If you think we have problems, consider China
Whomever we elect our next President is going to face an incredible array of challenges. But next year’s newly inaugurated president with the toughest job in the world won’t be Obama or Romney. That dubious distinction goes to Xi Jinping, the expected choice to be China’s new leader when the Communist party congress meets in November.
Consider what he faces. He will govern a country of more than 1.3 billion people who speak seven very different languages and more than a hundred distinct dialects. China is coming off years of spectacular progress that has made it the world’s second largest economy. The next president now must cope with declining economic growth, mounting inflationary pressures, crushing poverty for many of his citizens, horrific environmental challenges, a real estate crisis that dwarfs ours, major disagreements with every neighboring state, a military that is demanding a greater role – along with all of the same problems faced by the rest of a world coming out of a great recession.
Most countries would give anything to have the 7.3 percent growth rate China recently announced for the second quarter of 2012. But it represents a sharp decline that could increase in the future. In recent years the Chinese government has said it must grow at a rate of at least 8 percent annually to assure jobs for new entrants into the workforce. Without that growth, unemployment increases and with it the potential for instability that is the greatest political fear of those in power.
The conflict between a strict dictatorship and a growing market economy also gets more difficult to manage every year. More and more multinational companies are complaining that it is difficult to do business in a country with no real rule of law, where they lose disputes with well-connected Chinese interests regardless of the facts. And the government’s tight control of information, media and the Internet makes innovation in cutting edge technologies and ideas difficult.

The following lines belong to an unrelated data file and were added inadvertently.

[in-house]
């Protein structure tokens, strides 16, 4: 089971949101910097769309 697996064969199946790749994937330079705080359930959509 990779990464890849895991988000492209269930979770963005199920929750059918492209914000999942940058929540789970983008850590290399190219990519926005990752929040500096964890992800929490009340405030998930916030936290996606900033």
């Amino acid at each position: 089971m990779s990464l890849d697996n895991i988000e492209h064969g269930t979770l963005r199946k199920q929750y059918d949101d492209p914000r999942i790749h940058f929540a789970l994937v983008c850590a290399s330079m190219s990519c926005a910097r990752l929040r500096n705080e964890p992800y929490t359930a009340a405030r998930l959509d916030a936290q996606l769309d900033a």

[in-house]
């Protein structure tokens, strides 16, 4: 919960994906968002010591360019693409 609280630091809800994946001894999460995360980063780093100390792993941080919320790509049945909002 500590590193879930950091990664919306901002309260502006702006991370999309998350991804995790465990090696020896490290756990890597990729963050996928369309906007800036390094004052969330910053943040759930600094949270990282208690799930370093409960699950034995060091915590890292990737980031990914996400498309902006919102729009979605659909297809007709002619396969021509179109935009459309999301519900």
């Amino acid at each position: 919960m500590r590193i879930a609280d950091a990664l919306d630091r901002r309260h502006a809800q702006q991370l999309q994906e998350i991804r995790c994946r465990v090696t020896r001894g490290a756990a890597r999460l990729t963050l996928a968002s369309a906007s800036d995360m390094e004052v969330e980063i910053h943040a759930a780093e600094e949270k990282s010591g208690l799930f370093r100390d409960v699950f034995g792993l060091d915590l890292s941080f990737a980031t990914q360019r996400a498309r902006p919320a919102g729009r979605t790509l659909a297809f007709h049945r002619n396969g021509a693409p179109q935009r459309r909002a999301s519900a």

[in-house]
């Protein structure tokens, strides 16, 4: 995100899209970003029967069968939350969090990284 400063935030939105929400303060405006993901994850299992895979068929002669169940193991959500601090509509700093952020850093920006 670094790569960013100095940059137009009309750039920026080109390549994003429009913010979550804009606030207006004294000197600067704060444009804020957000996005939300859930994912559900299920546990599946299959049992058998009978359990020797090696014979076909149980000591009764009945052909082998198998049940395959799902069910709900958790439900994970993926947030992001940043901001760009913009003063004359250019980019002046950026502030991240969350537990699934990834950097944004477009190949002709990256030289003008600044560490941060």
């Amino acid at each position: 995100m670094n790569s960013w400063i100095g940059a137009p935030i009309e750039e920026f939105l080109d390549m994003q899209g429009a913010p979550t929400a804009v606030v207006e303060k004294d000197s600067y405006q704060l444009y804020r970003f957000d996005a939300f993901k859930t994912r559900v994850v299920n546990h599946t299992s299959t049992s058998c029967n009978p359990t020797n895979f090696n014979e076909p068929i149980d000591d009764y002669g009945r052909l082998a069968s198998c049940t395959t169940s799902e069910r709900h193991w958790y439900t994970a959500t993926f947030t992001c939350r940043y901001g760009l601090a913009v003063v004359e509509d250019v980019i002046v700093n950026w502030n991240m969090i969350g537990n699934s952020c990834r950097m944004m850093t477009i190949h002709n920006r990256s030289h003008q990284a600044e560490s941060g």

With all of that on his plate, I believe Xi’s number one political challenge will be to manage the leadership succession in the Chinese government as the original Maoists leave the scene and are replaced by a new generation of leaders. Inside China, the media never mention this. But the rest of the world was given a rare look at the infighting going on among the governing elite when the wife of Bo Xilai, one its most prominent politicians, was put on trial for the murder of a British businessman and, last week, duly convicted.
Convicting a man’s wife as a murderer may seem a bizarre way to thwart his political ambitions, but that seems to be what has happened. The Beijing leadership was unhappy with both the politics and the governing style of Bo, who was until recently the powerful communist party chief in the city of Chongqing and a member of China’s 25-member ruling Politburo. He had engaged in a populist campaign to return to the Mao era and the Cultural Revolution. His platform resonated with many in China who are upset with the new market economy that has made a few fabulously wealthy while the masses live in abject poverty. Many of the richest people in the country are known as “princelings,” the children and grandchildren of the original leaders of Mao’s communist revolution. The fact that Xi, Bo and Bo’s wife are all princelings just emphasizes how inbred China’s leadership has become, and the viciousness of the infighting among them.
Google Bo Xilai to get all the juicy details about the supposed murder and the charges of corruption that came out of the trial. Suffice it to say the trial put an end to Bo’s ambitions to become a member of the ruling nine-member Central Politburo Standing Committee. A potential rival to Xi Jinping has been disgraced and removed. A Washington Post editorial summed it up well: “By the time of the party congress, when Mr. Xi and a new politburo are installed, the Bo affair may be wrapped up, officially. But China’s leadership will have demonstrated – to the world and to its own people – its continuing disregard for the rule of law, its defiance of accountability and its fear of popular opinion. That’s a poor way to inaugurate a new leadership.”
Whatever the new leadership does, it is no exaggeration to say that it will affect not just the lives of the Chinese, but ours as well.
Originally published 18 August 2012 on delawareonline.com